Not terribly. Usually if provoked, they'll run off, and they're not very territorial either. But if one were to rile an aerophin up enough, it could fight back and cause some nasty bites. Go to Comment
I just glanced over this comment and read the last line as "dolphin meat." Made me think what might happen if you ate a lot of aerophin. Would the consumed pantarbe build up in one's system, perhaps even to the point where they too can fly or at least float? Go to Comment
A nice, relatively simple sci-fi FTL drive explanation. I like that it scientifically (fictionally) has a certain logic to it and makes sense. For some reason, it also seems very "standard" for me, like it wouldn't stand out in a crowd of FTL drives. But I guess I'm not much of a techie. :) I like it overall, however. Go to Comment
Great concept. Reminds me of ancient Greek rites: the dead had to be buried with coins over their eyes to pay the boatman on the River Styx. Without the money, they spend their afterlife as phantoms lamenting their improper burial. Sophocles' tragedy "Antigone" is based partly on the whole concept. Adding a level of physicality to it - literally having the dead rise from the grave demanding their proper rites - is an excellent addition. Go to Comment
It's primary purpose is to restore Vautu to strength after his defeat, yes. Then the "Gavel" - or, in this case, Seraph Hammer - would function as an evil weapon, but it's main purpose would be to act as a focusing point for Vautu's power. It had never actually occurred to me to have a Guardian be the one that restores Vautu's power, but that would make for a fascinating turn of events. Go to Comment
Ditto CM's comment. Detailed geography in a game makes it far more classy and interesting, but I feel like much more ASCII could be thrown at the topic than you've provided. I'd love to hear more on the subject. :D Go to Comment
A very practical guide to more realistic PCs. I like the idea of old acquaintances appearing now and again in a game, if only in name. Imagine a character who, for whatever reason, is forced to take up the sword against whatever enemy and leave her family behind. I say "her" because I'm imagining a mother, but it could be a father or even sibling. Their thoughts might constantly dwell on their family, always "regaling" the rest of the party with tales of Junior's antics and Papa's silliness on cold winter evenings. Some might be fascinated or reminded of home by the stories, being inspired and gaining empathy; others will quickly grow tired of the boring old family rambling. It would have to be well played, of course, but it could make for a very realistic and interesting game. Go to Comment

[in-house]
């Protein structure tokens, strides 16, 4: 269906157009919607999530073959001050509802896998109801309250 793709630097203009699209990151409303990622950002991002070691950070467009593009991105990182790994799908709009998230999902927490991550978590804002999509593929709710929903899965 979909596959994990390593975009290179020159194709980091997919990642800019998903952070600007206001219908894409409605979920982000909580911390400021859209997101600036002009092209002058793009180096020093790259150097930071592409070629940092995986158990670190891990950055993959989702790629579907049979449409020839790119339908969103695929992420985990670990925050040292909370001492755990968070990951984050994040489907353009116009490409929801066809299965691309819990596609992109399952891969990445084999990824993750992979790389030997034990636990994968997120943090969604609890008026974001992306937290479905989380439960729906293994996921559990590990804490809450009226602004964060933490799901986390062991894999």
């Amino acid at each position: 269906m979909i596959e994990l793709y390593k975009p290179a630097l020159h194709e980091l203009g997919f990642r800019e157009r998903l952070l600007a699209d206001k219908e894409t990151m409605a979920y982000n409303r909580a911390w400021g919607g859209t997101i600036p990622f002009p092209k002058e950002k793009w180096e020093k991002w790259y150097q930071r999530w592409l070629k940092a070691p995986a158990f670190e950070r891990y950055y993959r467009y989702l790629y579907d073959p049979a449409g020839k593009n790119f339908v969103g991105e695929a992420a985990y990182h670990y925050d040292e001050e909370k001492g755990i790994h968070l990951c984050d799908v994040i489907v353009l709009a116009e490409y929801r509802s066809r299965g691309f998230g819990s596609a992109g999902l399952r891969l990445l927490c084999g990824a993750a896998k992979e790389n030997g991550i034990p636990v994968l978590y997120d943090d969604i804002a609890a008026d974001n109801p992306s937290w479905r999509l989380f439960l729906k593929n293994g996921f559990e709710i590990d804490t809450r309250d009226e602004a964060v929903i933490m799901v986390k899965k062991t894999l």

I like terran culture transplants. It's interesting to see a development of Egyptian peoples separate from Hellenistic and Islamic influences. For some reason, though, I can't shake the feeling that the Nyoria are ever-so-slightly bland and anecdotal. Not to say I don't like it! :D But I do feel it could use more spice. Go to Comment
"What is the real reason? That's up to you, the DM, to decide."
But I don't wanna! ;-)
Seriously, though, subs look much more polished when the submitter tells us what's really going on. Theories are great, give us some shiny facts to go along with them. Aside from that caveat, I'm a fan of this odd location. Nice work! Go to Comment
In a city where the justice system features judicial dueling, plaintiffs and defendants are permitted to request a champion to take their place in the duel: Someone chosen by lot from among the foreigners in the city. When anyone first arrives, they are given an enchanted ceramic pendant that marks them as a candidate for "court duty".
Wealthy folk entering the city are often escorted by burly guards, paid to carry pendants on their behalf: They elude court duty in that way.
Adventurers may seek work as a rich man's proxy or may find themselves magically summoned to serve as a champion.